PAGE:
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My kingdom for a bath

21 February 2014

THEY say that stress is all in the mind. And it is particularly in the mind when you are moving house - or, at least, trying to.

I would really enjoy a bath right now, but that isn't possible. The bathroom is gutted, and quite a lot of it is in my bedroom. The room itself looks like a Roman excavation: bare brick, and pipes at odd angles. The good news is that we now have a new bath; the bad news is it's in the front room, along with the bulky tile-cutting equipment. To get to my desk to write this, I had to climb over plasterboard and boxes of tiles.

Today, things are about to get worse, with the arrival of the carpet men. They are going to rip up the old, the stained, and the moth-eaten, and, later in the week, replace it with the new. How they are going to work round the bath, the tile-cutter, and the large bags of grout mix remains to be seen. It is one of those days when I wish that I had a proper job and "went out to work". Working from home today is liable to leave me seriously discombobulated.

The reason for all this is that we are trying to make the house more saleable; at least, that is the plan. The old bathroom was very old, and a cowboy job even in its prime, while the carpets have seen much life pass over them. Hence the call for self-improvement; for there are two commandments when selling property. The first is: Thou shalt have no clutter anywhere. Make endless trips to the charity shop - if you haven't used something for a year, you do not need it. Ask your neighbour to house your remaining stuff during viewings (this clear-out should not include scented candles or anything smelling of fresh coffee).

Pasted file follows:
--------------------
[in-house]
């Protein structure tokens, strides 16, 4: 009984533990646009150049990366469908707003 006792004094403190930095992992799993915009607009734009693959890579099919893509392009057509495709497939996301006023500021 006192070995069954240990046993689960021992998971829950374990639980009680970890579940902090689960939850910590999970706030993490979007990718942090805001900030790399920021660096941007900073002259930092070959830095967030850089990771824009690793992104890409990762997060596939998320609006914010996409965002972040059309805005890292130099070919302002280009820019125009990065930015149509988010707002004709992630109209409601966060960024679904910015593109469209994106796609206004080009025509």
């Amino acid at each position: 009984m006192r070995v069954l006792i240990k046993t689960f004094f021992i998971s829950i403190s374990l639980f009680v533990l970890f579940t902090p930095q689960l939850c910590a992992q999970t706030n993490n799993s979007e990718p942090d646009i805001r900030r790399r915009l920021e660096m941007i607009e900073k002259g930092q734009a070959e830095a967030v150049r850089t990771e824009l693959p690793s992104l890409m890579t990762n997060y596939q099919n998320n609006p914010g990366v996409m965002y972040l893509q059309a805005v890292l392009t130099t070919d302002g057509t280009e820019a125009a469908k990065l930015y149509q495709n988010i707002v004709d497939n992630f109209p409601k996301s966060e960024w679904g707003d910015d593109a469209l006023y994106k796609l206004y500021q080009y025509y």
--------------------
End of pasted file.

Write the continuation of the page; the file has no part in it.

The second is: Thou shalt make the place feel fresh. Use bland and inoffensive colours: think "mushroom", or "white biscuit". The idea is that viewers see a clean slate on which they can impose their individuality. They do not want your individuality: that is history.

The particular chaos of the interior is held in the larger chaos of the whole moving process. As many know to their cost, it is not an exact science. We may move in three months; we may still be here in two years. We have shaken on a purchase; but what is a handshake worth? It depends whose hands are doing the shaking, and what dark disorder the surveyor finds. But, if we cannot sell, it all falls through anyway, which brings us back to the gutted bathroom, the carpet men, and the bland-yet-fresh tiling.

In Paradise Lost, Milton got right to the heart of stress. "The mind is its own place," he said, "and in itself can make a Heaven of Hell, a Hell of Heaven." In short, my mind makes my universe, and I will keep watch over it amid this unsettling flux - although a bath would be heaven as well.




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